Take a tour of the area on Google Earth and you’ll see that the roads, many of which consist only of a pair of tire-width lines through the sagebrush and grass, show up as distinctly as a six-lane freeway.

Even fence lines, which involve considerable pounding but little in the way of excavation, are pretty easy to pick out.

The result of which is that it’s easy to convince yourself, after taking the interstellar bird’s eye view from Google Earth, that driving from one place to another is as simple as making it through the sort of maze they print on the side of a McDonald’s Happy Meal box, the sort any competent first-grader can finish without having to go back even once.

All you have to do is stay on this tan squiggle and you’ll be fine.

It was with this sense of confidence that I set out on a recent Sunday with my father-in-law, Howard Britton.

Last spring we drove from near Pritchard Creek west to the White Swan mine and then across Virtue Flat to Highway 86 near the Interpretive Center.

My goal that day was to stay on a road that I believed, after an extended study of Google Earth, stayed near the spine of the divide. 

I still think it might.

But I failed to find the right way last year.

This year I failed again, except in a different place, or, rather, places.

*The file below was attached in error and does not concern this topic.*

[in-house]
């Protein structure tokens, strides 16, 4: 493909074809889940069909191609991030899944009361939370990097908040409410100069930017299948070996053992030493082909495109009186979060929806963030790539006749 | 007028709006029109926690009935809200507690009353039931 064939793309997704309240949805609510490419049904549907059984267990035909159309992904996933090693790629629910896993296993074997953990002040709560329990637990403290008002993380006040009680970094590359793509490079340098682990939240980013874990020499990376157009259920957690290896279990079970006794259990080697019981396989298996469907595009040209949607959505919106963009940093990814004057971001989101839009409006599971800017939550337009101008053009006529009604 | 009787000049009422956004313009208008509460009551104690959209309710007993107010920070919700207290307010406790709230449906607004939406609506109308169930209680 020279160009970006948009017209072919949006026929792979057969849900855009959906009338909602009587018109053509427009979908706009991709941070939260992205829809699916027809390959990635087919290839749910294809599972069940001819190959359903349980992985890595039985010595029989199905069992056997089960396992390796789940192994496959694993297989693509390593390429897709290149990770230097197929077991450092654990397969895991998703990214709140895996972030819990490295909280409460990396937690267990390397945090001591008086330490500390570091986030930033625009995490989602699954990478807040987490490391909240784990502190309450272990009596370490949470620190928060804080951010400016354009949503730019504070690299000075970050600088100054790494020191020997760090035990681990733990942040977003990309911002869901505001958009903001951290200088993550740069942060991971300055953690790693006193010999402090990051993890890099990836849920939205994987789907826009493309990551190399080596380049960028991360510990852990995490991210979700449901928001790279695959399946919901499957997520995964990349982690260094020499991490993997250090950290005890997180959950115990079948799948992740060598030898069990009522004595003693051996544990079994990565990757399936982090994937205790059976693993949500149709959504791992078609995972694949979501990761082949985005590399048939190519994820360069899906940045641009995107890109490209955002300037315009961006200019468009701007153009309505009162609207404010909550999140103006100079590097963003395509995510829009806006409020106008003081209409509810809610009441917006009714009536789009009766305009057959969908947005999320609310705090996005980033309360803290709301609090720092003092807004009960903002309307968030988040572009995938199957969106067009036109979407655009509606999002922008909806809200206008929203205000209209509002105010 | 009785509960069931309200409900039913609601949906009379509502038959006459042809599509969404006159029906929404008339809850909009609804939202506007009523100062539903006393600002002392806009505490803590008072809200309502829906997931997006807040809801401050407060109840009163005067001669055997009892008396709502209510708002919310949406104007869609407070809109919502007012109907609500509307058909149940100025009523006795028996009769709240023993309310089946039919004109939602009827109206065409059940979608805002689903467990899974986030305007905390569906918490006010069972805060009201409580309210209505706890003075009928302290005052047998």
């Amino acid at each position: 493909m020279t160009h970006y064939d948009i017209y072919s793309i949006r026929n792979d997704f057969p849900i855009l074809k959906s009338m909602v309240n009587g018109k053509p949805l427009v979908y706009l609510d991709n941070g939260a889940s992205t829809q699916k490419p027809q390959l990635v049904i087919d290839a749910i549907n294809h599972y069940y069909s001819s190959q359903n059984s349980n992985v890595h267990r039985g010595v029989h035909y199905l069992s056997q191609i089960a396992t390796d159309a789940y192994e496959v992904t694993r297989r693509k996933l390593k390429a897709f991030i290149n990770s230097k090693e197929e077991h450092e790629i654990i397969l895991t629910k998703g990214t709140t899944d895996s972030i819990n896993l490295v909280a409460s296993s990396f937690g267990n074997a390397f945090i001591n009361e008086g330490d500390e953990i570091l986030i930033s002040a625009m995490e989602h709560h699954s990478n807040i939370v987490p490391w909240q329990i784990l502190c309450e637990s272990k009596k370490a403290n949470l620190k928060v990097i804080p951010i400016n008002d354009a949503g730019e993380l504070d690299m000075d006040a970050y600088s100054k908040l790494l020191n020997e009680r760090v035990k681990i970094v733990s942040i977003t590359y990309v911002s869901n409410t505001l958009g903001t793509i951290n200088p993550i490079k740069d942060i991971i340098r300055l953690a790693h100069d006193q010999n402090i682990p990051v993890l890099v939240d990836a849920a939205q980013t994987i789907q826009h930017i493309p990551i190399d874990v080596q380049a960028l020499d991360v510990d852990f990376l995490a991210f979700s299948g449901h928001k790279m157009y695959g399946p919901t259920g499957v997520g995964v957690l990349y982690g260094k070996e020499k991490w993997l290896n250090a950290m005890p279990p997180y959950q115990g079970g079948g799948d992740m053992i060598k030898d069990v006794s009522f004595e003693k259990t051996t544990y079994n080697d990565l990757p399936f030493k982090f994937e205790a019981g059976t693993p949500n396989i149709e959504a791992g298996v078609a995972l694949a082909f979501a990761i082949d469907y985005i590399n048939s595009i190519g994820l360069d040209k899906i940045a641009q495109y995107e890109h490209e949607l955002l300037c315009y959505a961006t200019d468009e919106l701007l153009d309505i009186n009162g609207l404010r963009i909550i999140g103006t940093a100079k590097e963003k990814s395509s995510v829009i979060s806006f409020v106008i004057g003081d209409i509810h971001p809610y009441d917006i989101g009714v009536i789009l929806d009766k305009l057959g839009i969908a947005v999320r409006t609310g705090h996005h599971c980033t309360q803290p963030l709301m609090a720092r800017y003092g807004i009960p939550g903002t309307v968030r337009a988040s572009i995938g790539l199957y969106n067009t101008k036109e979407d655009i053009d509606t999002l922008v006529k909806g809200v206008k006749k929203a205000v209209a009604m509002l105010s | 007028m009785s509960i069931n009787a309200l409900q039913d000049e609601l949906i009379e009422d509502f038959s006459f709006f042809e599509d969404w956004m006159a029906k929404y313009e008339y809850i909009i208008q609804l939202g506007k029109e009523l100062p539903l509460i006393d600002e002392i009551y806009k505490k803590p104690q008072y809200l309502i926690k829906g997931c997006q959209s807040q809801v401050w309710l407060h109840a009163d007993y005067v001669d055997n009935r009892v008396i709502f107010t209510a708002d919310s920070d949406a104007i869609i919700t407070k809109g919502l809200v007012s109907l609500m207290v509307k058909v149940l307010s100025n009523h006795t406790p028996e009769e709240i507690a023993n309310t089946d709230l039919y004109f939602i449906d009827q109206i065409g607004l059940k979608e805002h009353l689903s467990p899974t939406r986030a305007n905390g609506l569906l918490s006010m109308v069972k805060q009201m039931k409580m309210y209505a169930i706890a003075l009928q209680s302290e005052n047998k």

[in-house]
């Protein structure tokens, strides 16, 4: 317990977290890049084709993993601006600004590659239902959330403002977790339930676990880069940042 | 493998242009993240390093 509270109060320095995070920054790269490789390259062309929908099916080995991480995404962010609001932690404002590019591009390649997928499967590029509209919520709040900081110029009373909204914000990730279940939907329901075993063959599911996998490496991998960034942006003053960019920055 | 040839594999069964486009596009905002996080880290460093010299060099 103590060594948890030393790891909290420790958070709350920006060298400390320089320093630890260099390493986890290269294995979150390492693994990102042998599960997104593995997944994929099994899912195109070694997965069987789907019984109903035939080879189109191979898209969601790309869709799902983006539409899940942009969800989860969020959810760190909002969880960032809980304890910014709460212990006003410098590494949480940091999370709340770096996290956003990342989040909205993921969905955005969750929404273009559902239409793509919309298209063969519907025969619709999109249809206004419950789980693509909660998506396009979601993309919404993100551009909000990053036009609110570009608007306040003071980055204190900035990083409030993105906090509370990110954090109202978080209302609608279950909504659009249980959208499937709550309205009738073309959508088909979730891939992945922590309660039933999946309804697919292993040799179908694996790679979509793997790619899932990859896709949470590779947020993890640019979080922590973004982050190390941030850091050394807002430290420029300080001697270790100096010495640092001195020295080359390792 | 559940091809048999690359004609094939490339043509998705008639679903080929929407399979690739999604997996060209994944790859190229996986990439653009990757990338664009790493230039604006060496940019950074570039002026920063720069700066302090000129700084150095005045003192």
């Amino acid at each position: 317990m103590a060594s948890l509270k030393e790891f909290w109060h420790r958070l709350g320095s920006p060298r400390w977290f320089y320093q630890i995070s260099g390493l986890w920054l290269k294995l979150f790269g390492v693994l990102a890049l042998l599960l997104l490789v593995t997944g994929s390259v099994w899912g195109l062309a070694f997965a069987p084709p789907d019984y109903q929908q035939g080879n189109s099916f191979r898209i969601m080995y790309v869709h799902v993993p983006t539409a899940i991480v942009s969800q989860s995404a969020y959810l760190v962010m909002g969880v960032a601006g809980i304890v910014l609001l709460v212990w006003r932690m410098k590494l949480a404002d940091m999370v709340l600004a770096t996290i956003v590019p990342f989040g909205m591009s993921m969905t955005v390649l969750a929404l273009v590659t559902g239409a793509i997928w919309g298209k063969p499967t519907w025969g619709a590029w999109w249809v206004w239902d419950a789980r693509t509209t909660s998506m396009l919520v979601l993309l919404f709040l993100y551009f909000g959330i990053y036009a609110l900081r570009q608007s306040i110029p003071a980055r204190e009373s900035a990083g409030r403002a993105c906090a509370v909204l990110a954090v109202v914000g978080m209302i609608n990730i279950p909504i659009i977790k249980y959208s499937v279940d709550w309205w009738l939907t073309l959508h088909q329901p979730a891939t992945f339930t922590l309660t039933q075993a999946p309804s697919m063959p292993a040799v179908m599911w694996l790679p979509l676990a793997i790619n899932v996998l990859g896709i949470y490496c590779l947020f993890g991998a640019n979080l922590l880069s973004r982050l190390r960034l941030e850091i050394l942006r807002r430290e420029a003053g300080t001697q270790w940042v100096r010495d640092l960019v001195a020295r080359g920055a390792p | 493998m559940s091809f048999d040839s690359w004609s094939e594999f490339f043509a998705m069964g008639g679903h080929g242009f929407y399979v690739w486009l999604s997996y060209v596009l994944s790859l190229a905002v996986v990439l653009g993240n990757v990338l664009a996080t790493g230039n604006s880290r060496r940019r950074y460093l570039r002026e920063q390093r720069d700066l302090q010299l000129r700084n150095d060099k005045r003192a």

We were going along well for a few miles. Each of my navigational aides — GPS,  paper map, seemingly clear memory of the Google Earth view — was in agreement. But then we came onto a confounding boundary where several fence gates convened. We tried a different route, which led us to a windmill I was certain I had been to before, until it became obvious that I hadn’t.

Eventually we made it back to the “main” road — as I said, you have to work awfully hard to actually get lost in that country.

Still and all, I was, and still am, a trifle dismayed that a seemingly straightforward task devolved so quickly.

I’m no John Fremont, but neither has my inner compass ever let me down so completely that I had to spend a night hunkered under a tree, munching on pine needles and wondering how awful my own urine would actually taste.

I did gain a newfound respect, though, for those pioneers who came this way more than a century and a half ago.